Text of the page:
Tony G. Babb, Ph.D.
Tony G. Babb, Ph.D.

Professor of Internal Medicine,
UT Southwestern Medical Center

Director, Pulmonary Physiology Laboratory and the Cardiopulmonary Exercise Laboratory
Effie and Wofford Cain Chair in Cardiopulmonary Research

Dr. Tony G. Babb is a charter member of the IEEM. He is a Professor of Internal Medicine/Pulmonary and Critical Care Medicine at the University of Texas Southwestern Medical Center. Dr. Babb earned his B.S. at Western Kentucky University, his M.S. at the University of Illinois, and his Ph.D. at The Pennsylvania State University. He completed his postdoctoral fellow training at the Mayo Clinic in the Thoracic Diseases Research Unit. He has established a strong national and international reputation for his work in respiratory exercise physiology, particularly as it pertains to pulmonary disease, normal aging, obesity, ventilatory control during exercise, applied respiratory physiology, and clinical cardiopulmonary exercise testing. Dr. Babb is a Fellow of the American College of Sports Medicine (ACSM), an American Thoracic Society Fellow (ATSF), and a member of the American Physiological Society (APS). Currently, his research focuses on investigating the respiratory effects of obesity in children, which is an extension of his prior work on the mechanisms of exertional dyspnea in adults with obesity. His latest project investigates the mechanisms of dyspnea on exertion and exercise intolerance in in patients with heart failure with preserved ejection fraction (HFpEF) and the impact of obesity. Also, he has recently initiated research investigating the mechanisms of exercise intolerance and breathlessness in aged adults with obesity. His projects have been funded by NIH, AHA, ALA, the King Foundation, the Susan Lay Atwell Gift for Pulmonary Research, and Dr. Pepper/Snapple.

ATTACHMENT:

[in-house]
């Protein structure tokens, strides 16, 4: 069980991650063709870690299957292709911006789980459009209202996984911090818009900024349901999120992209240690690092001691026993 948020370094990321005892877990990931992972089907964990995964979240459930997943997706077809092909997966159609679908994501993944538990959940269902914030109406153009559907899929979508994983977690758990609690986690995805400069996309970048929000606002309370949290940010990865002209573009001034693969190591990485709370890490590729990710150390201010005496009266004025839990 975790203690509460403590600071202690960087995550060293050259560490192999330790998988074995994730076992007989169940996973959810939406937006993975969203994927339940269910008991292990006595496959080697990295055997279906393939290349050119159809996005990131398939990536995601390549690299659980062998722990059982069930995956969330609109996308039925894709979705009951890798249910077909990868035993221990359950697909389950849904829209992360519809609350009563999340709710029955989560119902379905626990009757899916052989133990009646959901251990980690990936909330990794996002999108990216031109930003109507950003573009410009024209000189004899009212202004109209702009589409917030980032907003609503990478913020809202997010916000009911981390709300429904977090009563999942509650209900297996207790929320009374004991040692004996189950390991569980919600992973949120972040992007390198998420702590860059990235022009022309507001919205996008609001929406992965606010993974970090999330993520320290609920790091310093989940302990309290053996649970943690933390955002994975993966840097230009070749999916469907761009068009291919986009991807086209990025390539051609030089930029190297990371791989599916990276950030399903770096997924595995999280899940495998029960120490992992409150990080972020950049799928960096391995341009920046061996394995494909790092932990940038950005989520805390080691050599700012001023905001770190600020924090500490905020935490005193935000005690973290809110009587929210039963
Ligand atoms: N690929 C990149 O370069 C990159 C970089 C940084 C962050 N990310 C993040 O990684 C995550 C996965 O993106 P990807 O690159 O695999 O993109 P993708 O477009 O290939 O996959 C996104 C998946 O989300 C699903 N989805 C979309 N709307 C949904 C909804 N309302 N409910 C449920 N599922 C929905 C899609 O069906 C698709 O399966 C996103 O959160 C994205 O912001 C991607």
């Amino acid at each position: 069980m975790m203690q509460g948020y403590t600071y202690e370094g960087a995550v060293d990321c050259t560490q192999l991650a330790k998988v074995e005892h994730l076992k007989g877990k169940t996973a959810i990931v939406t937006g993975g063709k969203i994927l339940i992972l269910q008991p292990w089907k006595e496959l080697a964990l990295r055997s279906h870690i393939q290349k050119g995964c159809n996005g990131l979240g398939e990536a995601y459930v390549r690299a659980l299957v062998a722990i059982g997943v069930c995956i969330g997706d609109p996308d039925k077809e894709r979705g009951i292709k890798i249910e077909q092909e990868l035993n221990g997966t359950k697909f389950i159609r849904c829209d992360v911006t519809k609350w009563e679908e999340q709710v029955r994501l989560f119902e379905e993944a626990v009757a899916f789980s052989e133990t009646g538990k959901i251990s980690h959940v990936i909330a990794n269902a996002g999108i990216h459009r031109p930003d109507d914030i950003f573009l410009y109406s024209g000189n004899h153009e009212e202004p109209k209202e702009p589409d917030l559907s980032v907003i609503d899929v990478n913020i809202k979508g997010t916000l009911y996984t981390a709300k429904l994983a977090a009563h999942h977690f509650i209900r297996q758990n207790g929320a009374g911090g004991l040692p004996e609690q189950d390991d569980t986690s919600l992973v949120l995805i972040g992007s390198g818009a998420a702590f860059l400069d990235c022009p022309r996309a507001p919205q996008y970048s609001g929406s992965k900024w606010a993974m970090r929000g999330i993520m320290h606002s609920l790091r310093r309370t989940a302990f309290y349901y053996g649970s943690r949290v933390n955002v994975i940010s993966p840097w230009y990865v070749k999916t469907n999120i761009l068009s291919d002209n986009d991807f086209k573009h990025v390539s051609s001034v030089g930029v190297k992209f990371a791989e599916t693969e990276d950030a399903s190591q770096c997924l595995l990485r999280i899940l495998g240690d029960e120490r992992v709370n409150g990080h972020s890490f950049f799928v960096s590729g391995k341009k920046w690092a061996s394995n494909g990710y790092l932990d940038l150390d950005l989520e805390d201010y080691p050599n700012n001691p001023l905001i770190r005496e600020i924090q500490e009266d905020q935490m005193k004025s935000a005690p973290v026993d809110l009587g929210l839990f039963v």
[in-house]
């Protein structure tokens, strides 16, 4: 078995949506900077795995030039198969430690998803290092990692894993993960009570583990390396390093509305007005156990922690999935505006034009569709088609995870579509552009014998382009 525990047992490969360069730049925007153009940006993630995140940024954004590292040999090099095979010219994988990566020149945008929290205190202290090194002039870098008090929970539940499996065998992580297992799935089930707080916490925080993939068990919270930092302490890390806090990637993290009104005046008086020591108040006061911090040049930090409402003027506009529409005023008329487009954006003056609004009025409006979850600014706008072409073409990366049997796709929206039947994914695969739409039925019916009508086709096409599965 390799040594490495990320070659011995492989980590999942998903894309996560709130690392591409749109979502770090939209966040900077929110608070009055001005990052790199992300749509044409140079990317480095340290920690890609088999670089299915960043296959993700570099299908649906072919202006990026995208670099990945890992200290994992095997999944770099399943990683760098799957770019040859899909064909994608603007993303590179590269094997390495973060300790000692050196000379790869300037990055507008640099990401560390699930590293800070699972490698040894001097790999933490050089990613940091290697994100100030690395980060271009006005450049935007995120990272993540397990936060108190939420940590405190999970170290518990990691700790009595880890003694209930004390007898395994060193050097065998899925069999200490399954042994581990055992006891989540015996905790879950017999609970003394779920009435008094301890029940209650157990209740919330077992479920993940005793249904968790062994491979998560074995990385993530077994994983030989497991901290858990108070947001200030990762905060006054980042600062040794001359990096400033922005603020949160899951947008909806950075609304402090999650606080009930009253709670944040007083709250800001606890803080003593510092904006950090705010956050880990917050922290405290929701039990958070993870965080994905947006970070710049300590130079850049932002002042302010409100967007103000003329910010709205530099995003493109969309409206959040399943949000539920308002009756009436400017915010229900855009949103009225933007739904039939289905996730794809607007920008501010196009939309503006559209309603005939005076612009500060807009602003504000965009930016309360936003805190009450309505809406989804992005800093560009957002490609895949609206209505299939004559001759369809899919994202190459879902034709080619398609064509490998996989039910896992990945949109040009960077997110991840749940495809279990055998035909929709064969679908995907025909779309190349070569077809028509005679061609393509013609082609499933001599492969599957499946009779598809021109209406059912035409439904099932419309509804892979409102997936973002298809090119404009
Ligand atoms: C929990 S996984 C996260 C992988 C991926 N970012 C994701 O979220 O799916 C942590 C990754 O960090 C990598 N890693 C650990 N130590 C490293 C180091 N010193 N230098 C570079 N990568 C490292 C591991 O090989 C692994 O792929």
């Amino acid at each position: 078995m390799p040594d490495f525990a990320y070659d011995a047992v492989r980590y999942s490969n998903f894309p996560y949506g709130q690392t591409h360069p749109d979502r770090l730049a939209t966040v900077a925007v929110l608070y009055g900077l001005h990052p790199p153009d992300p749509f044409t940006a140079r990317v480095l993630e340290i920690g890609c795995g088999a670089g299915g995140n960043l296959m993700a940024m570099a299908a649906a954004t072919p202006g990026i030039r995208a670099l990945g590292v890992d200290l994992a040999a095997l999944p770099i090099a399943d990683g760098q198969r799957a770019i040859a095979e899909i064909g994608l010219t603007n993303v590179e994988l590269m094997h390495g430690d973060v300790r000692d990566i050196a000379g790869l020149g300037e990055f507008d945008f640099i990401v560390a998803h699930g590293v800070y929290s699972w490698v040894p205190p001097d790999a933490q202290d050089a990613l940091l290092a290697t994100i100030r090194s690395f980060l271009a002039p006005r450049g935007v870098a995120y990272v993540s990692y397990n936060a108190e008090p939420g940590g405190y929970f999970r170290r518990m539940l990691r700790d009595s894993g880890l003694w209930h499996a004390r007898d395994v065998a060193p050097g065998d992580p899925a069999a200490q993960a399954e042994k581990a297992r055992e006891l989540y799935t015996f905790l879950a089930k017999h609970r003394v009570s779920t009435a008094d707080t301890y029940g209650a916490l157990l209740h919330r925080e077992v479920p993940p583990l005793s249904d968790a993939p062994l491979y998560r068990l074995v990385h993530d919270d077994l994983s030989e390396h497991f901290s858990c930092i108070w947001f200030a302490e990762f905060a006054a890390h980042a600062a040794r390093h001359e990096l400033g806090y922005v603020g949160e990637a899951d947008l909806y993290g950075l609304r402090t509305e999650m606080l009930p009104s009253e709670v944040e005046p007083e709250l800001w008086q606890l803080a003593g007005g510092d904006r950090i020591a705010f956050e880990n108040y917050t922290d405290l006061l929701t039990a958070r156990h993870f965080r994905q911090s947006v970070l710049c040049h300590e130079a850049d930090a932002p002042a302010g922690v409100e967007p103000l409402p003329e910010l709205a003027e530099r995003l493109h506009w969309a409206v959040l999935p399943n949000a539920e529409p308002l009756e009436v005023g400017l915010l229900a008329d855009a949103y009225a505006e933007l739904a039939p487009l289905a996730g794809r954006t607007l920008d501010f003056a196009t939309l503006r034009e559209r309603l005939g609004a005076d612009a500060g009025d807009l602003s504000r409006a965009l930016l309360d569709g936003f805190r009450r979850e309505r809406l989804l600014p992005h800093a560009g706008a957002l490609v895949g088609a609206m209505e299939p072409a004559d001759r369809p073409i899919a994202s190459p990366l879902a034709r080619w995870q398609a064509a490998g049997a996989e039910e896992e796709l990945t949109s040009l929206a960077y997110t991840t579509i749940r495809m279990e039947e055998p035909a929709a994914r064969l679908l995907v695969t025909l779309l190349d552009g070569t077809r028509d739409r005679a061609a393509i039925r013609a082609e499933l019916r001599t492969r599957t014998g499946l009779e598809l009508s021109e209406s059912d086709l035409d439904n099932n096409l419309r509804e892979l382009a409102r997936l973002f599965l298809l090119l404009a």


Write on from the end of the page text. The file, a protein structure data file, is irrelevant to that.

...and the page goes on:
Current research focuses on the mechanisms of dyspnea on exertion (DOE) in individuals with obesity. Our studies have shown that one third of otherwise healthy younger adults with obesity suffer from DOE. Although adults with obesity and DOE are generally considered to be deconditioned, our findings continue to challenge this misconception. Additionally, we have shown that excess fat on the chest wall exerts an unfavorable mechanical burden on the respiratory system, particularly during exercise, potentially contributing to DOE. Past studies have also shown that modest weight loss (WL) significantly reduces DOE in women with obesity, and likewise, endurance exercise training (ET) in women with obesity also reduces DOE. Overall, these studies are the first to show that WL and/or ET are effective treatments for DOE in adults with obesity; however, the mechanisms by which WL and ET decrease DOE remain unclear.